–by Ashley Cox
You could not stop the beat this weekend at the Stifel Theater when the touring company of the Broadway musical came through town for two short days. The 1988 John Waters’ movie, turned Broadway Musical, turned 2007 movie based on the Broadway musical based on the 1988 movie starred St. Louis’s own Caroline Eiseman as 1960’s teen Tracy Turnblad navigating raging hormones and intense Super Clutch usage while also dealing with the heavier subjects of body image and racial integration in Baltimore, Maryland.
The staging was immaculate. I have seen Broadway tours that try to shove as much set onto the stage as possible to the detriment of the ensemble’s ability to perform. Hairspray featured flat backdrops and small rolling platforms deftly moved by costumed staff, not black morph suits, to move around the sets. You were never distracted from the performance before you. My personal favorite set is Tracy’s bedroom at the very beginning. You open to the top view of Tracy awaking in her bed with “oh-oh-oh” big dreams, the set is then swung around to reveal her street in Baltimore.
Musically, Hairspray benefits from having no weak songs. Usually you get one skip on the soundtrack and there may be times I am not in mood for “Mama, I’m a Big Girl Now” but it is such a character-building moment for our main girls, including understanding that a lot of Amber’s ugly personality traits are instilled by her mother. “I Can Hear the Bells” is a regular rotation of songs stuck in my head and “You Can’t Stop the Beat” is the best finale song of any musical I have ever seen. The sheer energy that starts coursing through my veins when I hear that song and see the dance brings me to a crescendo of joy which theater is all about.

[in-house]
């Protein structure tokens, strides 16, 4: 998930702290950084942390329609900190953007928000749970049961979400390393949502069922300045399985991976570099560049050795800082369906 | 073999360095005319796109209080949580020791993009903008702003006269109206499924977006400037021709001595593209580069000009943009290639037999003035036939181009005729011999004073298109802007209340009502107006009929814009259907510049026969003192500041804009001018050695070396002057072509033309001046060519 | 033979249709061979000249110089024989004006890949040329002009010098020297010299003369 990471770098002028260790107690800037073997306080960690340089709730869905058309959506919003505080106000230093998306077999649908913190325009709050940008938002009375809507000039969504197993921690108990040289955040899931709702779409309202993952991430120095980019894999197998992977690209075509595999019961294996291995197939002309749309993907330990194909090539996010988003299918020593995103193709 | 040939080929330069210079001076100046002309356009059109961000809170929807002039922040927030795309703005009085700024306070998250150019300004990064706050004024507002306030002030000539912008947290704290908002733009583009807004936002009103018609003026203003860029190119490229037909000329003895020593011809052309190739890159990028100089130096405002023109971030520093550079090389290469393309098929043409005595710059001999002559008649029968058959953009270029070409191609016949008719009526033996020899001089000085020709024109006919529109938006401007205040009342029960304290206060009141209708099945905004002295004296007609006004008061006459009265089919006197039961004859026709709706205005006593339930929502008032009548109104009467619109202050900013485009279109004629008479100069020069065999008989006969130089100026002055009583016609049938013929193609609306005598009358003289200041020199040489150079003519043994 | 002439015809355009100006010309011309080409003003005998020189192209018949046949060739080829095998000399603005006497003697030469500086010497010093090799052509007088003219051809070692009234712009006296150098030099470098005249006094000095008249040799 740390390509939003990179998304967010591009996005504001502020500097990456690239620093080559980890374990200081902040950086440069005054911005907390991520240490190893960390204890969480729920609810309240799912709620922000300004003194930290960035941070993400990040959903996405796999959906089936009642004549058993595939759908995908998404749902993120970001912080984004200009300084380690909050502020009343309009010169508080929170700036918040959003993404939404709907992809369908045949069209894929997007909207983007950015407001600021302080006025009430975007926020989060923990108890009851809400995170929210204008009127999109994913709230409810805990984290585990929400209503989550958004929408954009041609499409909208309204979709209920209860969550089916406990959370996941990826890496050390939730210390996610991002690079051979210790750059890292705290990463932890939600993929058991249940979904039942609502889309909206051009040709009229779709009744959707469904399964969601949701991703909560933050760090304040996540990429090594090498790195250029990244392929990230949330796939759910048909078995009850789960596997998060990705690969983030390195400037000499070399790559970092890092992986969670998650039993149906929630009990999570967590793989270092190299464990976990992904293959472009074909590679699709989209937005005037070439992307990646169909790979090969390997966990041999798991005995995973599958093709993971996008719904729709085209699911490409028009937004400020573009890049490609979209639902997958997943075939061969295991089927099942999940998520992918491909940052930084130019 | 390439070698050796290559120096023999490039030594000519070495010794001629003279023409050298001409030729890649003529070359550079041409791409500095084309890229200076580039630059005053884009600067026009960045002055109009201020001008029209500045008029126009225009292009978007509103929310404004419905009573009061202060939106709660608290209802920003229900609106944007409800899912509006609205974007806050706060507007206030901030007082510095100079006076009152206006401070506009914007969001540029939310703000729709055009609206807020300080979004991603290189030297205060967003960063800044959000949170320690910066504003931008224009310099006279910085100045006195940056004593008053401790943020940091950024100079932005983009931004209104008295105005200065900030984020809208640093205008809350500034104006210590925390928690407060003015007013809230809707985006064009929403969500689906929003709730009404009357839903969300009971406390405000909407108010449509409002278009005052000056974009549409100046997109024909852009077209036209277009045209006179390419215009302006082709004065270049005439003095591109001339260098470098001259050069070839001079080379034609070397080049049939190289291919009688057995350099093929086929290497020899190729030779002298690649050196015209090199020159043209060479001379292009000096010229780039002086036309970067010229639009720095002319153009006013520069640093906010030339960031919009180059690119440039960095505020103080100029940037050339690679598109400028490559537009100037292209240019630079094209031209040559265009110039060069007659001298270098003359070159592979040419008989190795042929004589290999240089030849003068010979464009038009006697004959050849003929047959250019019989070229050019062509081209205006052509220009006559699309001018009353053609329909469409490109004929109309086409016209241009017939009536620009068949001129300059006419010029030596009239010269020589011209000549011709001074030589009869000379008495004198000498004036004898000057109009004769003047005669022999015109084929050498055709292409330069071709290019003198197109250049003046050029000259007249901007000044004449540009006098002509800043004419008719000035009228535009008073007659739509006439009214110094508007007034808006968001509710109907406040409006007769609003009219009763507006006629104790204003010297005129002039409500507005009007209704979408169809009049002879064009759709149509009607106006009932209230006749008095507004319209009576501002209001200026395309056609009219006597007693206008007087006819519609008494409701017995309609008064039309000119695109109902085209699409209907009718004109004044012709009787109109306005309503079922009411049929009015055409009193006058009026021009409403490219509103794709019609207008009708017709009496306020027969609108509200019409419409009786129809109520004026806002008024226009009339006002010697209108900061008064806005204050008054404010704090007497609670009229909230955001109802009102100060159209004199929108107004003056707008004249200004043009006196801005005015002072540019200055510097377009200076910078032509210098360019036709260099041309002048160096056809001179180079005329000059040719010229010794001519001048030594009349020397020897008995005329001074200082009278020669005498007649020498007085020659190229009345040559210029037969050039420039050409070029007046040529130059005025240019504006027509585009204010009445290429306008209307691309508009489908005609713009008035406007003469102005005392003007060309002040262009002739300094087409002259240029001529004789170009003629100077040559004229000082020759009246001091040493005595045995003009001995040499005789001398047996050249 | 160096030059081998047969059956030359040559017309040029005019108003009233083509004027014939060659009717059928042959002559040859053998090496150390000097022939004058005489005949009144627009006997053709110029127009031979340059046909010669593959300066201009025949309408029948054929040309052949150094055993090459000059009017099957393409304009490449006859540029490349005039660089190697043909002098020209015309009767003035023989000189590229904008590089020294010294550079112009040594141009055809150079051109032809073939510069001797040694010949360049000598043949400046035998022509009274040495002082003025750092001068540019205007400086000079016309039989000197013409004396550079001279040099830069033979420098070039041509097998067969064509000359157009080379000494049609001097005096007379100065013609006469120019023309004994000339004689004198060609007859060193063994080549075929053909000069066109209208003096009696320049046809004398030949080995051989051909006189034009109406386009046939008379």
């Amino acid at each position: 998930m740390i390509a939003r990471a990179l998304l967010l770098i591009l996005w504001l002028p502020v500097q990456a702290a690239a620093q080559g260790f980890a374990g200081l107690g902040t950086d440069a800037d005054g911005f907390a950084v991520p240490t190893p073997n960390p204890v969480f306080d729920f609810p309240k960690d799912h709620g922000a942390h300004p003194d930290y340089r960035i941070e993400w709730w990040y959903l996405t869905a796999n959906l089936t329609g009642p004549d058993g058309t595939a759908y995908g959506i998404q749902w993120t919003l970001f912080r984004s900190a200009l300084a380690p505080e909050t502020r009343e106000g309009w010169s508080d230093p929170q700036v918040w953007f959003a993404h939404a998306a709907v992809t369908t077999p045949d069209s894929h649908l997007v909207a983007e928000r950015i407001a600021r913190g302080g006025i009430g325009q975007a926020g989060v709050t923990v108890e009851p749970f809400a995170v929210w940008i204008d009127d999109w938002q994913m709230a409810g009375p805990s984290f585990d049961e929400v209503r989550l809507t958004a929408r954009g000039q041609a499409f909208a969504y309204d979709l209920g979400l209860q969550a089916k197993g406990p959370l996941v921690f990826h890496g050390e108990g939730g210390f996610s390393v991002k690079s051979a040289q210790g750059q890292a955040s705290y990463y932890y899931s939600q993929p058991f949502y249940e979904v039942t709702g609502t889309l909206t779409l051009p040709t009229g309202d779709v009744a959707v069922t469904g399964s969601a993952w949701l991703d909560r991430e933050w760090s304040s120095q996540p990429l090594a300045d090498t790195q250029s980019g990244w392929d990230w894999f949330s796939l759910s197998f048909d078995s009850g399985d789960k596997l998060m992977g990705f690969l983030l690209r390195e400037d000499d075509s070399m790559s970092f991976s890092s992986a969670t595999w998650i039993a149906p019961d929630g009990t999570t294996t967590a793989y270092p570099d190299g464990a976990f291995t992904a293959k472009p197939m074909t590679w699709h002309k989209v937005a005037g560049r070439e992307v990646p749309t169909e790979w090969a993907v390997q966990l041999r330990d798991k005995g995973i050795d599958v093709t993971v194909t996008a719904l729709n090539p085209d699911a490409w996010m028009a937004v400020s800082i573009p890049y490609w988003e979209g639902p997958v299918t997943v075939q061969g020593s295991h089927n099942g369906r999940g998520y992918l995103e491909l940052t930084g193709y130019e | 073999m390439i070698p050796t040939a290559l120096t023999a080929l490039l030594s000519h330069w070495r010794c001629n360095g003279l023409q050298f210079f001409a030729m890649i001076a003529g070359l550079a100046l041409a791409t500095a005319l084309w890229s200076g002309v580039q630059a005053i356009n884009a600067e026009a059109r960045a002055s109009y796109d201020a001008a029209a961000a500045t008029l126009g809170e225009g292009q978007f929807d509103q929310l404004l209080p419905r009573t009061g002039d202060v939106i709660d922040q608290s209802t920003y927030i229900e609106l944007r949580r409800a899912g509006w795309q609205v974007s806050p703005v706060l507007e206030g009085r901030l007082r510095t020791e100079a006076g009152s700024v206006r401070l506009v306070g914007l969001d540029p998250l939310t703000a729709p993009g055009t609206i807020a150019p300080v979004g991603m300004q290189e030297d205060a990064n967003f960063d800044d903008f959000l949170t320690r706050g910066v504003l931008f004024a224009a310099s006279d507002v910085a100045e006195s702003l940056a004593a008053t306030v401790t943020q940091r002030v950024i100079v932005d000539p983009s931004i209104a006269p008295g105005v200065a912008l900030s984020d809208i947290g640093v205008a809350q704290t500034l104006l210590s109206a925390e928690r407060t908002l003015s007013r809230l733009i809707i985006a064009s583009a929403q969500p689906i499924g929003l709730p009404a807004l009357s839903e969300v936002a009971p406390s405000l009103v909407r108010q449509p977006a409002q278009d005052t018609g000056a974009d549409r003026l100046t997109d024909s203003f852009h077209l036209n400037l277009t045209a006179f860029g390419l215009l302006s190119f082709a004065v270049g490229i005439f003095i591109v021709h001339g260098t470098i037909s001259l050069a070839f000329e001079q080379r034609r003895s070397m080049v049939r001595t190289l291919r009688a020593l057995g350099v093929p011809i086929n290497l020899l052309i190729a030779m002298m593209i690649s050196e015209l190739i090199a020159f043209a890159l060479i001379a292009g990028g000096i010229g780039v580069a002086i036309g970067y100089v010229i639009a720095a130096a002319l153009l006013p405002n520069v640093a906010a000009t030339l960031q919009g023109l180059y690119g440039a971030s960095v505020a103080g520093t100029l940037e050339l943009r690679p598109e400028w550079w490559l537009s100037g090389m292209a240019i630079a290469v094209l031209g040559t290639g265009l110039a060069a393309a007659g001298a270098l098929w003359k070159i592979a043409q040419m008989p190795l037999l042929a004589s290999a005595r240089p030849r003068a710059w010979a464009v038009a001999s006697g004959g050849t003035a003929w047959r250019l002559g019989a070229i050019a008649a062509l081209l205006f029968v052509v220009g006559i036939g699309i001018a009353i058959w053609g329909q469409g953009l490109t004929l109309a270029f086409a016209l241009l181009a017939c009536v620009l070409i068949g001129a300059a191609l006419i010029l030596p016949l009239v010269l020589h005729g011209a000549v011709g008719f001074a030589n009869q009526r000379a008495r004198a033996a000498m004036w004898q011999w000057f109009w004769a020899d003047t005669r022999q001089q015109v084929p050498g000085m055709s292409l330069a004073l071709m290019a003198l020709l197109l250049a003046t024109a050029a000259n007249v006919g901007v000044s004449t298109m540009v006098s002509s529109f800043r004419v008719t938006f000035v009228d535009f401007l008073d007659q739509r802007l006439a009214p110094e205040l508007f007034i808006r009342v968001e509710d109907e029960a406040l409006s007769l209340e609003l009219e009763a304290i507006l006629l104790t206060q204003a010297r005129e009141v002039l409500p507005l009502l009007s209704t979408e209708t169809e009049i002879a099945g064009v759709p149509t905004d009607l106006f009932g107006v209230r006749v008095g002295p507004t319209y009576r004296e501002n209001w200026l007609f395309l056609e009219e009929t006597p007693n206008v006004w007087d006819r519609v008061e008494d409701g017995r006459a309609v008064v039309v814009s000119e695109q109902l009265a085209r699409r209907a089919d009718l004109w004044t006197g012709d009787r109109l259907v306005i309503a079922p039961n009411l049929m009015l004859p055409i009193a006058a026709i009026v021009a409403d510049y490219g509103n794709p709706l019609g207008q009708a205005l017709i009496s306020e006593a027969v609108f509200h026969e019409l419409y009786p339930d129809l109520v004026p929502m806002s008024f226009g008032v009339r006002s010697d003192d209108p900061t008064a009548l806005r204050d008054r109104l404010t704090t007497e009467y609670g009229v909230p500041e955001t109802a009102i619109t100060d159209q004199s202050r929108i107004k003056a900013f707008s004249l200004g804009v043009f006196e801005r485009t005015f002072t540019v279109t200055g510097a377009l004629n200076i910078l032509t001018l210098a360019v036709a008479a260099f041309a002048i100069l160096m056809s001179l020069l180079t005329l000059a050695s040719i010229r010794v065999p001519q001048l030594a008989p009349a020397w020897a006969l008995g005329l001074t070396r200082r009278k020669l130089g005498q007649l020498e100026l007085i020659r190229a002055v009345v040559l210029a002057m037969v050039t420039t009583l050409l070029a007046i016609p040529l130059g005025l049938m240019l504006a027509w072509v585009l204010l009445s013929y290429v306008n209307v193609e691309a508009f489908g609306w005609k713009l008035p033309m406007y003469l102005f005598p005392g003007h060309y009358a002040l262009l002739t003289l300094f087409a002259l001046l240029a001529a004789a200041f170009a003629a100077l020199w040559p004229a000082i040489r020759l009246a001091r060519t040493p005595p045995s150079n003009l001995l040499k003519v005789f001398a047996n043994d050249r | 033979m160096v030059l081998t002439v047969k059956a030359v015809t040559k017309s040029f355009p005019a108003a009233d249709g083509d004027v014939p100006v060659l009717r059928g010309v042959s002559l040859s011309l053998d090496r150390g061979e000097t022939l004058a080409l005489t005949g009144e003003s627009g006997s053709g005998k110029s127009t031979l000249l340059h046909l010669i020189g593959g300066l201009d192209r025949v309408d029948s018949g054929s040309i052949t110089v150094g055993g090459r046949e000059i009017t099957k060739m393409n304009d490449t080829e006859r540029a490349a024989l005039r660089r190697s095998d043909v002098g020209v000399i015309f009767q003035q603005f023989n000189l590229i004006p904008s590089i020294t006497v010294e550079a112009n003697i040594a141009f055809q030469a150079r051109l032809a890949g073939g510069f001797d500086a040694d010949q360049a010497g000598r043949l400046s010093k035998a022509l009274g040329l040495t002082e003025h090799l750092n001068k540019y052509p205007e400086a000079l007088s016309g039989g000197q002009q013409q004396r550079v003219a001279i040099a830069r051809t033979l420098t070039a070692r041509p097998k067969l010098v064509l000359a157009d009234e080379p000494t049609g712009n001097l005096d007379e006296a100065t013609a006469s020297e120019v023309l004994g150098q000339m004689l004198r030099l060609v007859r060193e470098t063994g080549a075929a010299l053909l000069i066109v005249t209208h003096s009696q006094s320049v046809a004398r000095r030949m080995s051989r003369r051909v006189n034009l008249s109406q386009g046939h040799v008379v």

In case you haven’t noticed my foaming-at-the-mouth love of Hairspray, it also contains one of my favorite characters in Broadway history, Seaweed J. Stubbs. Josiah Rogers joins the pantheon of Seaweed’s of Broadway, film, and television (don’t forget about Hairspray LIVE). Charismatic and kind, the character is consistently lovable and provides the entrance of Tracy just talking about integration to taking a stand for it. The Stubbs family cements the reality and importance of Hairspray’s message. It isn’t about tall hair. It is about remembering and recognizing our past’s mistakes and how they can happen again if we do not pay attention and take action.
Sarah Hayes as our Miss Baltimore Crabs, Velma Von Tussle, brings a beautiful “The Emperor’s New Groove” Ymza energy that I have not seen before. Her swaying and contortions during “Velma’s Revenge” was riveting. Original FlyGirl, Deirdre Lang was glorious as Motormouth Maybelle. She hit and held a note during “I Know Where I’ve Been” that had the crowd give an almost deafening cheer. Notables from the ensemble include Kynnedi Moryae Porter as a Dynamite, Christy Oberndorf as Tammy, and Emannuelle Zeesman as the multi part player “female authority figure.” The title does not give adequate weight to her comedic chops and importance throughout the show.
While you have missed the Saint Louis dates for Hairspray, upcoming shows include a one day stop in West Lafayette, Indiana and a three day stint in Colorado Springs, Colorado. Much like teen love, the show dates in each city can be short and sweet so act fast. You can visit the beautiful Stifel Theater’s next shows which feature the talented St. Louis Symphony Orchestra. Carmina Burana’ soaring notes will fill the hall on February 17th and 18th. In celebration of Black History Month, the program “Lift Every Voice ” featuring IN UNISON chorus will be performed on February 23rd.